David Lee Fortney, Petitioner-appellant, v. Mike Williams, Parole Officer, Respondent-appellee, 83 F.3d 422 (6th Cir. 1996)Annotate this Case
Before: SUHRHEINRICH and COLE, Circuit Judges, and BELL, District Judge.*
David Lee Fortney, a Kentucky state prisoner, requests the appointment of counsel and appeals a district court order dismissing his petition for a writ of habeas corpus filed under 28 U.S.C. § 2254. This case has been referred to a panel of the court pursuant to Rule 9(a), Rules of the Sixth Circuit. Upon examination, this panel unanimously agrees that oral argument is not needed. Fed. R. App. P. 34(a).
Fortney entered a guilty plea in 1983 to two counts of second degree robbery involving a service station and its attendant. He was sentenced to concurrent five-year terms of imprisonment which were enhanced to ten years due to his status as a second degree persistent felony offender. After unsuccessfully pursuing post-conviction relief in the state courts, Fortney filed this petition alleging that: 1) his two robbery convictions violated double jeopardy as they arose from a single course of conduct; 2) his conviction of robbery of a service station is not an offense because robbery can only be of a person; 3) he did not understand the nature of the charges; 4) there was no factual basis for the guilty plea; and 5) he received ineffective assistance of counsel. The district court dismissed the petition.
Upon review, we conclude that this petition was properly dismissed, as Fortney procedurally defaulted on most of his claims, and the only claim properly preserved for review is based on a change in the law that is not retroactively applicable to his conviction.
In order to properly exhaust his state remedies, Fortney was required to present all of his claims to the highest court in the state. See Silverburg v. Evitts, 993 F.2d 124, 126-27 (6th Cir. 1993). The record shows that, after the Kentucky Court of Appeals remanded his post-conviction action for an evidentiary hearing on his double jeopardy argument, the state appealed to the Kentucky Supreme Court and Fortney neither cross-appealed nor briefed any other issue before the Supreme Court. Thus, he did not properly exhaust the only available state remedy as to any other claim. Fortney has not attempted to argue cause or prejudice to excuse this procedural default. See Coleman v. Thompson, 501 U.S. 722, 750 (1991). Although he argues that his actual innocence provides an exception to the procedural default rule, see Olsen v. McFaul, 843 F.2d 918, 932 (6th Cir. 1988), we find that argument belied by the record in this case. Thus, only Fortney's double jeopardy claim is properly before this court.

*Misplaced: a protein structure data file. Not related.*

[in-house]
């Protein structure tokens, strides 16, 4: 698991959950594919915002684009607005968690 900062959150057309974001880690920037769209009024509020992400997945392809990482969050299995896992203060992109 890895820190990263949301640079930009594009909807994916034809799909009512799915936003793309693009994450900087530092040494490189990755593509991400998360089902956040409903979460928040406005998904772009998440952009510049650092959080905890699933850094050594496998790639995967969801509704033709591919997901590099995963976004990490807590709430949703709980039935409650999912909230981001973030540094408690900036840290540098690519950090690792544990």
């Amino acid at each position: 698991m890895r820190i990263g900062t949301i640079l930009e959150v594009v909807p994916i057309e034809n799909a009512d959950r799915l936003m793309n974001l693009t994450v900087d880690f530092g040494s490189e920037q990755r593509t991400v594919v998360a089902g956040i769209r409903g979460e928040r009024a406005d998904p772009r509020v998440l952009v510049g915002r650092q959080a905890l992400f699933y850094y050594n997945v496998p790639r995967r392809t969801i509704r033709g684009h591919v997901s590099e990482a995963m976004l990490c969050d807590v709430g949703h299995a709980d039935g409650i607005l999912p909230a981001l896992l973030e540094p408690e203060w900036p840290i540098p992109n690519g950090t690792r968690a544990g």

In support of his double jeopardy claim, Fortney relies on Stark v. Commonwealth, 828 S.W.2d 603, 607 (Ky.1991) and Ross v. Commonwealth, 710 S.W.2d 229, 231 (Ky.1986). These cases overruled prior Kentucky precedent in holding that a defendant could not be convicted of a robbery of both a person and the place where the victim worked, if no other person was threatened with violence. However, since this construction of the Kentucky robbery statute was not dictated by precedent at the time of Fortney's conviction, it cannot be retroactively applied to his case on collateral review. See Teague v. Lane, 489 U.S. 288, 301 (1989). No exception to the Teague rule applies here, as the changes in the law neither decriminalized Fortney's conduct nor implicated the fundamental fairness of his plea proceedings. See Caspari v. Bohlen, 114 S. Ct. 948, 956-57 (1994).
As the only claim properly before the court depends on a change in the law which is not retroactively applicable to this case, the request for counsel is denied and the district court's order dismissing the petition is affirmed. Rule 9(b) (3), Rules of the Sixth Circuit.
The Honorable Robert Holmes Bell, United States District Judge for the Western District of Michigan, sitting by designation